Residents of Maui County are returning to communities left in ruins after wildfires killed at least 80 people.
Maui County raised the number of confirmed deaths to 80 in a statement at 9pm on Friday. Governor Josh Green had warned the death toll would likely rise as search and rescue operations continue. Authorities set a curfew from 10pm until 6am on Saturday.
“The recovery’s going to be extraordinarily complicated, but we do want people to get back to their homes and just do what they can to assess safely, because it’s pretty dangerous,” Mr Green told Hawaii News Now.
Anthony Garcia assessed the devastation as he stood under Lahaina’s banyan tree landmark, now charred, and swept twisted branches into neat piles next to another heap filled with dead animals including cats, roosters and other birds killed by the smoke and flames.
“If I don’t do something, I’ll go nuts,” said Mr Garcia, who lost everything he owned. “I’m losing my faith in God.”
Mr Garcia and other residents were faced with catastrophic destruction resulting from the wildfires that tore through parts of Maui this week and were still not fully contained by Friday night.
A new wildfire on Friday evening triggered the evacuation of Kaanapali in West Maui, a community north-east of the area that burned earlier, but crews were able to extinguish the fire before 8.30pm, authorities said.
Attorney general Anne Lopez announced plans to conduct a comprehensive review of decision-making and standing policies affecting the response to the deadly wildfires.
“My Department is committed to understanding the decisions that were made before and during the wildfires and to sharing with the public the results of this review,” Ms Lopez said.
Dogs have been deployed to help in the search for bodies, Maui County mayor Richard Bissen Jr said.
The wildfires are the state’s deadliest natural disaster in decades, surpassing a 1960 tsunami that killed 61 people. An even deadlier tsunami in 1946, which killed more than 150 on the Big Island, prompted development of a territory-wide emergency system with sirens that are tested monthly.
Many fire survivors said they did not hear any sirens or receive a warning giving them enough time to prepare, realising they were in danger only when they saw flames or heard explosions.
“There was no warning,” said Lynn Robinson, who lost her home.
Hawaii emergency management records do not indicate warning sirens sounded before people had to run for their lives. Officials sent alerts to mobile phones, televisions and radio stations, but widespread power and cellular outages may have limited their reach.
Fuelled by a dry summer and strong winds from a passing hurricane, at least three wildfires erupted on Maui, racing through parched brush covering the island.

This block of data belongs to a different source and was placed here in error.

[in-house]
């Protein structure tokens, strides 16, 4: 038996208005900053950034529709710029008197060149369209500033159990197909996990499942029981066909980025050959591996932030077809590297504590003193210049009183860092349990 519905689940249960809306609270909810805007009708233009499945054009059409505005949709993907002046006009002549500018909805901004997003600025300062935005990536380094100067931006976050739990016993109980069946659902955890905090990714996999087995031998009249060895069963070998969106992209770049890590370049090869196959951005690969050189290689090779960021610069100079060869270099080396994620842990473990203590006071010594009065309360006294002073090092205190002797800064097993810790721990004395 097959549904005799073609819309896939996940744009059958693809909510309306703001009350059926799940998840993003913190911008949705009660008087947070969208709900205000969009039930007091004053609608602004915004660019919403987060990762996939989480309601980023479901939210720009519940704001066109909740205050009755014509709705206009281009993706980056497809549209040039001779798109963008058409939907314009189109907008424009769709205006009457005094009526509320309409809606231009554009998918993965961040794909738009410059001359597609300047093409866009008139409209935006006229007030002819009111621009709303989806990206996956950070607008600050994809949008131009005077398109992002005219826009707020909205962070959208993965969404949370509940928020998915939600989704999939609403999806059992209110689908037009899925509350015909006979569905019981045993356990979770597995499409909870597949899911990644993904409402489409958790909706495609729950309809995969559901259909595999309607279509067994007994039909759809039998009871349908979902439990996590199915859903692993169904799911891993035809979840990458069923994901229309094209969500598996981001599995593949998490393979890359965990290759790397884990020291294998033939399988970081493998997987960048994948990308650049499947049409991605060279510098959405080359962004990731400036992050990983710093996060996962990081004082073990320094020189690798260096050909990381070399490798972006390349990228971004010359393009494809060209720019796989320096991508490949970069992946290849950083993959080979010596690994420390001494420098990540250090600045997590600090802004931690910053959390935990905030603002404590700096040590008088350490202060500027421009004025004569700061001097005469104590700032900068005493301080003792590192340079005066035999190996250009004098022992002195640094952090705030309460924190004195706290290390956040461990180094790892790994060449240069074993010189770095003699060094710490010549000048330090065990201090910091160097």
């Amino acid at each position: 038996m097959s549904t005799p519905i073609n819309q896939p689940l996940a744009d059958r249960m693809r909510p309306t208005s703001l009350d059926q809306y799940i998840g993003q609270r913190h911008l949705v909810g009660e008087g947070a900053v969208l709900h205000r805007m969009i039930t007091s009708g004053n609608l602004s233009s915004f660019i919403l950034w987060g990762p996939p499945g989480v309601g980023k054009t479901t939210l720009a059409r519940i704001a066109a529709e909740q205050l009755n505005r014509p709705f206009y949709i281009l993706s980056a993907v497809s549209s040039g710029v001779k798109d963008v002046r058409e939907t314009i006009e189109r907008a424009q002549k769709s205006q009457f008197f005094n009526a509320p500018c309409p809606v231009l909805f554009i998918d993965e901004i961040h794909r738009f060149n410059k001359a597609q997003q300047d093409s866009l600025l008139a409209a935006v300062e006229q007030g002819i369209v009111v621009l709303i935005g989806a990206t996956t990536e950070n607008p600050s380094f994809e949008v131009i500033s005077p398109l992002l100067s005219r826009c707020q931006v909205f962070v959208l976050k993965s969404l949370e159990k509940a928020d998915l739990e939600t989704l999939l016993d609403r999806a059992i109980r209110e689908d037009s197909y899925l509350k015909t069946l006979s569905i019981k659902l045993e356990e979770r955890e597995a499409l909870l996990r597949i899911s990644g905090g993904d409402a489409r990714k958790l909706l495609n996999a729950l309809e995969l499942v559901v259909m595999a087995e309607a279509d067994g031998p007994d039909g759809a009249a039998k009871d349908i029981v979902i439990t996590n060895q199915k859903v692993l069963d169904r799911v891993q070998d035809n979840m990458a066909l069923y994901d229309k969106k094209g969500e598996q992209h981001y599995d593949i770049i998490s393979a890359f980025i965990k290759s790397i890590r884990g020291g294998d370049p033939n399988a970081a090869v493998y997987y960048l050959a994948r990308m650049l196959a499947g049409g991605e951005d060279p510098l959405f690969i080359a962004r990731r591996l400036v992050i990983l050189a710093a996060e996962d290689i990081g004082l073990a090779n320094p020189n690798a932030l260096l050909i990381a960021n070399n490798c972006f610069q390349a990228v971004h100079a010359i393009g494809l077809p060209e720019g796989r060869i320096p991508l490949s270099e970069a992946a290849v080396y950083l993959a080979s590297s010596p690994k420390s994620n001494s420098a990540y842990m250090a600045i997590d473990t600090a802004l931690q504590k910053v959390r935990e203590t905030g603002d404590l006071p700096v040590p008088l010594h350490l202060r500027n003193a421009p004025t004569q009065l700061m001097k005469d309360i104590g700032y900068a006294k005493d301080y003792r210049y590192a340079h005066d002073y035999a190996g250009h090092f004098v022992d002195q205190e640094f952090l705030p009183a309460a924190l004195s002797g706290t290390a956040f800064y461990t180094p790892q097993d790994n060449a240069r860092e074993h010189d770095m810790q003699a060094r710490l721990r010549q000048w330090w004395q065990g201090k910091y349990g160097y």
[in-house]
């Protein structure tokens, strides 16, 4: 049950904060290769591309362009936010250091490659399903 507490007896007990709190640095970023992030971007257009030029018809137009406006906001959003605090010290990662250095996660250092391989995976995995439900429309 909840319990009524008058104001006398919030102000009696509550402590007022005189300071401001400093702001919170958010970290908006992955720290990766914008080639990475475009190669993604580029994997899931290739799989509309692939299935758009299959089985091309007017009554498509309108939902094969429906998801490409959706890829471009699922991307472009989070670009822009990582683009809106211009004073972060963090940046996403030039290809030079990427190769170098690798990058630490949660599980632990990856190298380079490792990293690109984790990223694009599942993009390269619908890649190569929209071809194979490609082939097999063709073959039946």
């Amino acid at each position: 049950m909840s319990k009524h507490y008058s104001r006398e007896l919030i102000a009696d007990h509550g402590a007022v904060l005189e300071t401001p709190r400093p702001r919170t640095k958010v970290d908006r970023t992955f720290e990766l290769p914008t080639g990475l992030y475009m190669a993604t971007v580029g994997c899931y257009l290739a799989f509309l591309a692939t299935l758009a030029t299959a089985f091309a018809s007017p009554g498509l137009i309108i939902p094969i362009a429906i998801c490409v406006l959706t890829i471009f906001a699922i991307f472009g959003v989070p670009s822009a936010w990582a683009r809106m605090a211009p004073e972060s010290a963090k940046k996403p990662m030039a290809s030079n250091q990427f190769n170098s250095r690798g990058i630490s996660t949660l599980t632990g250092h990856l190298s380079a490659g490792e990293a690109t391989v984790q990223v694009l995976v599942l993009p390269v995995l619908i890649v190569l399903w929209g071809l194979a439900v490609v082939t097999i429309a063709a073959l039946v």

The most serious blaze swept into Lahaina on Tuesday and left a grid of gray rubble wedged between the blue ocean and lush green slopes. Associated Press journalists found the devastation included nearly every building on Front Street, the heart of historic Lahaina and the economic hub of Maui.
There was an eerie traffic jam of charred cars that did not escape the inferno as surviving roosters meandered through the ashes. Palm trees were torched, boats in the harbour were scorched and the stench of burning lingered.
“It hit so quick, it was incredible,” Kyle Scharnhorst said as he surveyed his damaged apartment complex.
Summer and Gilles Gerling sought to salvage keepsakes from the ashes of their home. All they could find was the piggy bank Summer Gerling’s father gave her as a child, their daughter’s jade bracelet and watches they gifted each other for their wedding. Their wedding rings were gone.
They described their fear as the strong wind whipped the smoke and flames closer, but said they were happy to have made it out alive with their two children.
“Safety was the main concern. These are all material things,” Gilles Gerling said.
The wildfire is already projected to be the second-costliest disaster in Hawaii history, behind only Hurricane Iniki in 1992, according to disaster and risk modelling firm Karen Clark & Company. The fire is the deadliest in the US since the 2018 Camp Fire in California, which killed at least 85 people and destroyed the town of Paradise.
The danger on Maui was well known. Maui County’s hazard mitigation plan updated in 2020 identified Lahaina and other West Maui communities as having frequent wildfires and several buildings at risk. The report also noted West Maui had the island’s second-highest rate of households without a vehicle and the highest rate of non-English speakers.
“This may limit the population’s ability to receive, understand and take expedient action during hazard events,” the plan stated.
Maui’s firefighting efforts may have been hampered by limited staff and equipment.
Bobby Lee, president of the Hawaii Firefighters Association, said there are a maximum of 65 county firefighters working at any given time with responsibility for three islands: Maui, Molokai and Lanai.
The department has about 13 fire engines and two ladder trucks, but no off-road vehicles to thoroughly attack brush fires before they reach roads or populated areas, he said.
Maui water officials warned Kula and Lahaina residents not to drink running water, which may be contaminated even after boiling, and to only take short, lukewarm showers in well-ventilated rooms to avoid possible chemical vapour exposure.